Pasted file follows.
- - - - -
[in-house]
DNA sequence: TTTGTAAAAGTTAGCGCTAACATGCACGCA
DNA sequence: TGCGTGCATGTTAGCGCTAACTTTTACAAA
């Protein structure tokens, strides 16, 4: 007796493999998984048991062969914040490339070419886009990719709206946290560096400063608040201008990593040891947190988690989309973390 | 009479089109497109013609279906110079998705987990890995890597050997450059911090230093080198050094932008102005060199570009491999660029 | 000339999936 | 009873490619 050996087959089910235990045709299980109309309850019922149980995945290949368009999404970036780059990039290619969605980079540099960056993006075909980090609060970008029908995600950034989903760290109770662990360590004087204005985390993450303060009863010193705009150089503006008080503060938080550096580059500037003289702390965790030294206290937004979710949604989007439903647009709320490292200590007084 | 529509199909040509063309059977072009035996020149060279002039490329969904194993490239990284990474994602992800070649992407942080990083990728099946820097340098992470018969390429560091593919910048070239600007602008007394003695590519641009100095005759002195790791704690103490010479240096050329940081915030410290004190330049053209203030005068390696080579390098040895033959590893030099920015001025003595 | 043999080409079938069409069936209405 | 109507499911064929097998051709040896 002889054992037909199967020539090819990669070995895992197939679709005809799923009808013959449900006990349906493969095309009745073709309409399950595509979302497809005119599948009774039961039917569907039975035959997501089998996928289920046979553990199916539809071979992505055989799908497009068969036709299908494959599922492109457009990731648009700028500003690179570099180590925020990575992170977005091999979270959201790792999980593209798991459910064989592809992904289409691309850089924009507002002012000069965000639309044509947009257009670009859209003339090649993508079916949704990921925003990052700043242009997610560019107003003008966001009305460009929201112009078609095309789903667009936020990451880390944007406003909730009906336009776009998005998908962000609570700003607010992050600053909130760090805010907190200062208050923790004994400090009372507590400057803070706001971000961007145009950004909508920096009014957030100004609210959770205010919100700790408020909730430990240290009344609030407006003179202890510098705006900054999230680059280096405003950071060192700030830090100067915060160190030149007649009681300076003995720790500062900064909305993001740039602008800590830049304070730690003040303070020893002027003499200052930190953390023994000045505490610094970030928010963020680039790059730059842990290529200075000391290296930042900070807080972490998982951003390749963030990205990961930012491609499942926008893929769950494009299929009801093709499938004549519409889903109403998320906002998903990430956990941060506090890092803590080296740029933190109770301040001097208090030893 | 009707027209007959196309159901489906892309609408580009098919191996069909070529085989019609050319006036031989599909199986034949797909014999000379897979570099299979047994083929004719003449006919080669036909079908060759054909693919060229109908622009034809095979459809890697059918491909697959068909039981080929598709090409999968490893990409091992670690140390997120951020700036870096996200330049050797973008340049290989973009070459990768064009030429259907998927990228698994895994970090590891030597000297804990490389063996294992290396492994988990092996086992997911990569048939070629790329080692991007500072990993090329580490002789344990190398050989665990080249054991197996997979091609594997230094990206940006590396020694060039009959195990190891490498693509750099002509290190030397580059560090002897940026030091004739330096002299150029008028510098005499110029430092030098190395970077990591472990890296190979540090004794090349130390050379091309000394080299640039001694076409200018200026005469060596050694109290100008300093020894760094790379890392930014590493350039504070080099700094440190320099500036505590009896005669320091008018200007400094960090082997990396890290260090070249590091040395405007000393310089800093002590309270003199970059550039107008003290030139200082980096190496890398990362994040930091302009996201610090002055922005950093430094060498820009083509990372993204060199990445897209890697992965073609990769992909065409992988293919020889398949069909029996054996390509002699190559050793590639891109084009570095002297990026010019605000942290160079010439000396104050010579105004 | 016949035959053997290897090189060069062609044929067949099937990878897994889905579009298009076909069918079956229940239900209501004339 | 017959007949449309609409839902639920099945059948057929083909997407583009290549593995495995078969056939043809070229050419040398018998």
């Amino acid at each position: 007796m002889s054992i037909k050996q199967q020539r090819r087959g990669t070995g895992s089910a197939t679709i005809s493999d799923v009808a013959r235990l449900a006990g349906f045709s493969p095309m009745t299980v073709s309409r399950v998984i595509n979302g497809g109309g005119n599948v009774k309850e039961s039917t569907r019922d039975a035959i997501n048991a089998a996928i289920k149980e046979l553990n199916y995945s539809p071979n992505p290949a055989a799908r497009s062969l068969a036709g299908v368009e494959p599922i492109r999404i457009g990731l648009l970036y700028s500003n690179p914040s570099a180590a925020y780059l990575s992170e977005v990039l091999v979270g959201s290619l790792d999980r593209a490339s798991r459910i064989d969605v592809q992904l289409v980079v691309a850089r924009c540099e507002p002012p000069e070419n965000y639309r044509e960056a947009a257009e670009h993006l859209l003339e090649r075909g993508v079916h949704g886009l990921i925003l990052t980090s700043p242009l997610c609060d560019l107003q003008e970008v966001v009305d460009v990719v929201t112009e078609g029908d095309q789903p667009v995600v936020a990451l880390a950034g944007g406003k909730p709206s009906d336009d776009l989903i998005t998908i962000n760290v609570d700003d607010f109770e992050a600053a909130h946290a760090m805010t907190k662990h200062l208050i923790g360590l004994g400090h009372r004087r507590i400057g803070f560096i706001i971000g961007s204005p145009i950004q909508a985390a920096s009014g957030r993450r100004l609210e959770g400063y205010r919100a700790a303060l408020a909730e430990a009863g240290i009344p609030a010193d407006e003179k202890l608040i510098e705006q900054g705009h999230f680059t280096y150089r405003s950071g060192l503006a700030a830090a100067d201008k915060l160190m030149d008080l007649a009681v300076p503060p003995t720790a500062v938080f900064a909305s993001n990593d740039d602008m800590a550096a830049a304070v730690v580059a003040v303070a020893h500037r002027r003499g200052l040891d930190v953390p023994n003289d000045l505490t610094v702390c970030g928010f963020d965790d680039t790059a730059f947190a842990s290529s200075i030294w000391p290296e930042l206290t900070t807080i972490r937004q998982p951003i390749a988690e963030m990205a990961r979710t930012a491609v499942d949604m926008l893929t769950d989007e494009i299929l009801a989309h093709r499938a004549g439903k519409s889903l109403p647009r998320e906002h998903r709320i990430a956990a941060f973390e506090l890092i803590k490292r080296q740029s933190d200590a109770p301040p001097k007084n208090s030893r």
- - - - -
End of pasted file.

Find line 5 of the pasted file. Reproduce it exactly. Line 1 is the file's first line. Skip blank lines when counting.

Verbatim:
């Amino acid at each position: 007796m002889s054992i037909k050996q199967q020539r090819r087959g990669t070995g895992s089910a197939t679709i005809s493999d799923v009808a013959r235990l449900a006990g349906f045709s493969p095309m009745t299980v073709s309409r399950v998984i595509n979302g497809g109309g005119n599948v009774k309850e039961s039917t569907r019922d039975a035959i997501n048991a089998a996928i289920k149980e046979l553990n199916y995945s539809p071979n992505p290949a055989a799908r497009s062969l068969a036709g299908v368009e494959p599922i492109r999404i457009g990731l648009l970036y700028s500003n690179p914040s570099a180590a925020y780059l990575s992170e977005v990039l091999v979270g959201s290619l790792d999980r593209a490339s798991r459910i064989d969605v592809q992904l289409v980079v691309a850089r924009c540099e507002p002012p000069e070419n965000y639309r044509e960056a947009a257009e670009h993006l859209l003339e090649r075909g993508v079916h949704g886009l990921i925003l990052t980090s700043p242009l997610c609060d560019l107003q003008e970008v966001v009305d460009v990719v929201t112009e078609g029908d095309q789903p667009v995600v936020a990451l880390a950034g944007g406003k909730p709206s009906d336009d776009l989903i998005t998908i962000n760290v609570d700003d607010f109770e992050a600053a909130h946290a760090m805010t907190k662990h200062l208050i923790g360590l004994g400090h009372r004087r507590i400057g803070f560096i706001i971000g961007s204005p145009i950004q909508a985390a920096s009014g957030r993450r100004l609210e959770g400063y205010r919100a700790a303060l408020a909730e430990a009863g240290i009344p609030a010193d407006e003179k202890l608040i510098e705006q900054g705009h999230f680059t280096y150089r405003s950071g060192l503006a700030a830090a100067d201008k915060l160190m030149d008080l007649a009681v300076p503060p003995t720790a500062v938080f900064a909305s993001n990593d740039d602008m800590a550096a830049a304070v730690v580059a003040v303070a020893h500037r002027r003499g200052l040891d930190v953390p023994n003289d000045l505490t610094v702390c970030g928010f963020d965790d680039t790059a730059f947190a842990s290529s200075i030294w000391p290296e930042l206290t900070t807080i972490r937004q998982p951003i390749a988690e963030m990205a990961r979710t930012a491609v499942d949604m926008l893929t769950d989007e494009i299929l009801a989309h093709r499938a004549g439903k519409s889903l109403p647009r998320e906002h998903r709320i990430a956990a941060f973390e506090l890092i803590k490292r080296q740029s933190d200590a109770p301040p001097k007084n208090s030893r």